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Weight matrix (2) Our digraph is represented as 26 CS1022 B D C E F A 1 2 3 4 2 1 5 w w ABCDEF A B C D E F ABCDEF A0 B0 C0 D0 E0 F0 ABCDEF A0 B 0 C 0 D 0 E 0 F 0 ABCDEF A02 3 B 0 C 0 D 0 E 0 F 0 ABCDEF A02 3 B 01 4 C 0 D 0 E 0 F 0 ABCDEF A02 3 B 01 4 C 0 5 D 02 E 01 F 0

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Dijkstra’s algorithm (1) For each vertex v in digraph we assign a label d[v] – d[v] represents distance from A to v – Initially d[v] is the weight of arc (A, v) if it exists – Otherwise d[v] We traverse vertices and improve d[v] as we go At each step of the algorithm a vertex u is marked – This is done when we are sure we found a best route to it For remaining unmarked vertices v, – Label d[v] is replaced by minimum of its current value and distance to v via last marked vertex u Algorithm terminates when – All vertices have received their final label and – All possible vertices have been marked 27 CS1022

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Dijkstra’s algorithm (2) Step 0 – We start at A so we mark it and use first row of w for initial values of d[v] – Smallest value is d[B] = 2 28 CS1022 ABCDEF A02 3 B 01 4 C 0 5 D 02 E 01 F 0 Vertex to be marked Distance to vertexUnmarked vertices StepABCDEF 0A02 3 B, C, D, E, F

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Dijkstra’s algorithm (3) Step 1 – Mark B since it is the closest unmarked vertex to A – Calculate distances to unmarked vertices via B If a shorter distance is found use this – In our case, A B C has weight 3 A B E has weight 6 Notice that previously d[C] and d[E] were 29 CS1022 B D C E F A 1 2 3 4 2 1 5

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Dijkstra’s algorithm (4) Step 1 (Cont’d) – 2 nd row: smallest value of d[v] for unmarked vertices occurs for C and D 30 CS1022 ABCDEF A02 3 B 01 4 C 0 5 D 02 E 01 F 0 Vertex to be marked Distance to vertexUnmarked vertices StepABCDEF 0A02 3 B, C, D, E, F 1B02336 C, D, E, F

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Dijkstra’s algorithm (5) Step 2 – Of remaining unmarked vertices D and C are closest to A – Choose one of them (say, D) – Path A D E has weight 5, so current value of d[E] can be updated to 5 31 CS1022 B D C E F A 1 2 3 4 2 1 5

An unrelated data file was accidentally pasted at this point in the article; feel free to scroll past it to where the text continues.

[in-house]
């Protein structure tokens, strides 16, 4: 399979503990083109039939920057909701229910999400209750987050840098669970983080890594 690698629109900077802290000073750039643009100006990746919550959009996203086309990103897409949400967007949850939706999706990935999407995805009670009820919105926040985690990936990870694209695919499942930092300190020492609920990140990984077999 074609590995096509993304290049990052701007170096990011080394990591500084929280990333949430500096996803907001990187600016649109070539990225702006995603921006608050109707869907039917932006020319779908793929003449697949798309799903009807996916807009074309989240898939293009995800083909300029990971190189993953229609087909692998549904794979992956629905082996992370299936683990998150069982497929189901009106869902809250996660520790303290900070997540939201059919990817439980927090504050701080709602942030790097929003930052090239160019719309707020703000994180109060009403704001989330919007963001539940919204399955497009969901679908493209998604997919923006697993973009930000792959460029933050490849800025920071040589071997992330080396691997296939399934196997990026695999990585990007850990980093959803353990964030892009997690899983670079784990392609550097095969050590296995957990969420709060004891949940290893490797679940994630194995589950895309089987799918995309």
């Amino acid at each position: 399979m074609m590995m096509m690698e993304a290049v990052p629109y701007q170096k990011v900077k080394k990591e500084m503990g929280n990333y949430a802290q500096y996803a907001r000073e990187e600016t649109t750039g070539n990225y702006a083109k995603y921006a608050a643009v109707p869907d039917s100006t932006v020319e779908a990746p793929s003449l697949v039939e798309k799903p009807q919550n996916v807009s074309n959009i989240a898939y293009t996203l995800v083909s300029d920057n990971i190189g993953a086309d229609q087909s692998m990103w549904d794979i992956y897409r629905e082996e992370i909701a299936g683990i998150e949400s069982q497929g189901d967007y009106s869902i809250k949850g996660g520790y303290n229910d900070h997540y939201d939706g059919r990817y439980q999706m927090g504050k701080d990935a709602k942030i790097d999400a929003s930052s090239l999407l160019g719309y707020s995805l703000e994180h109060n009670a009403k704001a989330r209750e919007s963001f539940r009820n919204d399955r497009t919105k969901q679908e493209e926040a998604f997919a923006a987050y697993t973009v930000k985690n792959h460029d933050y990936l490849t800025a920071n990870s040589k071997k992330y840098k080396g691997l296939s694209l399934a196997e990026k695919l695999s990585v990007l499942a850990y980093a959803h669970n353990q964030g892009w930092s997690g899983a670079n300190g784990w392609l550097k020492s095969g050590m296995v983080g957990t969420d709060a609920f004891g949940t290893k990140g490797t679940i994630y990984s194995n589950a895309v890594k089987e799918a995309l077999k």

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Dijkstra’s algorithm (6) Step 2 (Cont’d) – Next row generated, in which smallest value of d[v] for unmarked vertices occurs for vertex C 32 CS1022 ABCDEF A02 3 B 01 4 C 0 5 D 02 E 01 F 0 Vertex to be marked Distance to vertexUnmarked vertices StepABCDEF 0A02 3 B, C, D, E, F 1B02336 C, D, E, F 2D02335 C, E, F

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Dijkstra’s algorithm (7) Step 3 – We mark vertex C and recompute distances – Vertex F can be accessed for the first time via path A B C E – So d[F] = 8, and two unmarked vertices remain 33 CS1022 Vertex to be marked Distance to vertex Unmarked verticesStep ABCDEF 0A02 3 B, C, D, E, F 1B02336 C, D, E, F 2D02335 C, E, F 3C023358E, F

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Dijkstra’s algorithm (8) Step 4 and 5 – We mark vertex E next, which reduces the distance to F from 8 to 6 – Finally, mark F 34 CS1022 Vertex to be marked Distance to vertex Unmarked verticesStep ABCDEF 0A02 3 B, C, D, E, F 1B02336 C, D, E, F 2D02335 C, E, F 3C023358E, F 4E023356F 5F023356

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Dijkstra’s algorithm (9) Input: G = (V, E) and A V – Finds shortest path from A to all v V – For any u and v, w(u, v) is the weight of the arc uv – PATHTO(v) stores the current shortest path from A to v 35 CS1022

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Dijkstra’s algorithm (10) 36 CS1022 for each v V do begin d[v] := w(A, v); PATHTO(v) := A; end Mark vertex A; while unmarked vertices remain do begin u := unmarked vertex whose distance from A is minimal; Mark vertex u; for each unmarked vertex v with uv E do begin d’ := d[u] + w(u, v); if d’ < d[v] then begin d[v] := d’; PATHTO(v) := PATHTO(u), v ; end

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Further reading R. Haggarty. “Discrete Mathematics for Computing”. Pearson Education Ltd. 2002. (Chapter 8) Wikipedia’s entry on directed graphs Wikibooks entry on graph theory 37 CS1022